All that I can say is don’t be the guy or girl going to the snack bar after weigh-ins. That always showed me the rookies, and I knew right away not to take them seriously. Be prepared! Remember, there are a lot of mundane things that can separate you from the competition. The more of these mundane things that you take advantage of will equal more and more success for you. Become the master of the mundane!

3. Have a Meet Day Plan- I recommend coming to the meet with a plan. Here are some of the things that you need to think about prior to entering the warm up room:

• Warm up attempts and timing
• Attempts on the platform
• What totals will qualify you for bigger events.
• If you’re an elite weightlifter, what totals will get you the biggest stipend from USAW.

These answers of warm up attempts and timing will definitely be different for powerlifting and weightlifting, so let’s go through them one at a time.

Warm up attempts for weightlifting- In weightlifting the bar starts at the lowest entered attempt and continues to rise until the heaviest attempt is taken. At that point every attempt will have been taken in that event. Normally there isn’t a ton of time between lifts and sometimes the lifter has to follow themselves. The key is to take your last warm up about 3-4 attempts out.


Your first warm up should begin about 21-27 attempts out from when you will be on stage, and then you will take the next warm up every 2-4 attempts that are taken on the competition platform.

Here is a similar article that I wrote detailing a plan:

Competition Day for Weightlifting.

Warm Ups for Powerlifting- powerlifting is much easier because attempts are performed on a round robin system. That means that all first attempts are taken from highest to lowest, and then it start back over with second attempts starting from lowest and again working to highest. The key is to have your warm ups planned.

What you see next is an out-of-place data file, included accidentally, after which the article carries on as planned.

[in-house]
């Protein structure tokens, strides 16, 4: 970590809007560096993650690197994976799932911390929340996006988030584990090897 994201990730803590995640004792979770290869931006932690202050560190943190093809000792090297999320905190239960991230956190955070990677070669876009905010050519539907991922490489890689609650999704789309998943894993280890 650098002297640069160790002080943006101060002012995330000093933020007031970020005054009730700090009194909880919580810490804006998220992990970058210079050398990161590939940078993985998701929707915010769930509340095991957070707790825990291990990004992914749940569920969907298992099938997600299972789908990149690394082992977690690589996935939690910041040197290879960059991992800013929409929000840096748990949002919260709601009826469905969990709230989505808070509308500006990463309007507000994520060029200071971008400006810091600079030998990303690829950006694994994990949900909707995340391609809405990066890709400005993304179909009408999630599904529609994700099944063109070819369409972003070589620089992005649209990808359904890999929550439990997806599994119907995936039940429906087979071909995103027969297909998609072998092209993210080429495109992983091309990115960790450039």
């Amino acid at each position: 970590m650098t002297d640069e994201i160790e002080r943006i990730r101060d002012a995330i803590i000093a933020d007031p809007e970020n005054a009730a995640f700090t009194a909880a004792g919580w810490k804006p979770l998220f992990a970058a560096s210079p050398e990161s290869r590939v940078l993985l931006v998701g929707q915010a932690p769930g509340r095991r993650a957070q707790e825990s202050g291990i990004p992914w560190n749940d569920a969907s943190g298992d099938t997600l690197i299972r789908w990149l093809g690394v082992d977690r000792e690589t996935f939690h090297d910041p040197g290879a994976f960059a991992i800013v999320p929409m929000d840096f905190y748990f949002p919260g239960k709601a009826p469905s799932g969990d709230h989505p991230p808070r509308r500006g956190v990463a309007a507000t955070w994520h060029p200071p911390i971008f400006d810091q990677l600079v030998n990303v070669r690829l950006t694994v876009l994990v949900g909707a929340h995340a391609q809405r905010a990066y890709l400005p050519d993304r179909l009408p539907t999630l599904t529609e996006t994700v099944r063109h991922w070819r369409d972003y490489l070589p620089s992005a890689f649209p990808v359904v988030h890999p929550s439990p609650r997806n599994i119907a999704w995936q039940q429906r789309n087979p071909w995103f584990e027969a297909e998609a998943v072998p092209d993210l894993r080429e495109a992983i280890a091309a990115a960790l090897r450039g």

If I were opening with 900lb, my warm ups might look like this:

• Bar Only to loosen up
• 135lb for 2×5
• 225 for 5
• 315 for 3
• 405 for 2-3
• 495 for 1
• 585 for 1
• 675 for 1
• 765 for 1
• 815 for 1
• 865 for 1

Open at 900

The key is to finish warming up about 5 attempts out giving you about five minutes to recover. Powerlifting is much easier to time, so the only key is to be prepared. You don’t want to have to think on meet day. You just want to compete.

Attempts on the platform- this is similar in both sports, but it is the one that messes up so many people. Here’s the way that everyone should open:

Attempt 1- this should be your minimum. That means, this is a number that you never miss is training. Be honest with yourself on this one, and I also recommend taking into consideration any weight that you might have cut. If you lost a considerable amount of weight, then I recommend taking this number down 2-5 kilos.

Attempt 2- should break your last meet PR

Attempt 3- All-time PRs should fall and/or any records.

Of course all of this can change depending on the competition. If you are in a tight battle, then beating your competition becomes the number one priority over PRs.

4. Have a pit crew- If you are on Team Mash Elite, then you already have this for National Events. You will have me and our other coaches in your corner changing weights, counting attempts, and paying attention to your competition. The key is for the lifter to think about nothing but competing.

I also took my Chiropractor to my major competitions. I was an elite athlete, so I wasn’t going to trust my body to some random Doc at a meet. What did they know about my body. Dr. Gray was my doc for just about everything, and he’s the one that kept my body firing. Once again, this is another little mundane thing that helped separate me.

Meet Day is the day that athletes train for. It’s the day to test out the progress of a training cycle. I hate watching athletes mess up mentally on competition day. I hope that this helps to prepare you all for your next meet. God knows I want all of my readers to kill it, so read this and be prepared at your next meet.

Team Mash Elite Weightlifting takes the National Stage this weekend in Salt Lake City, Utah. We have prepared, and now it is time to go to work. Keep an eye out for us and say a little prayer.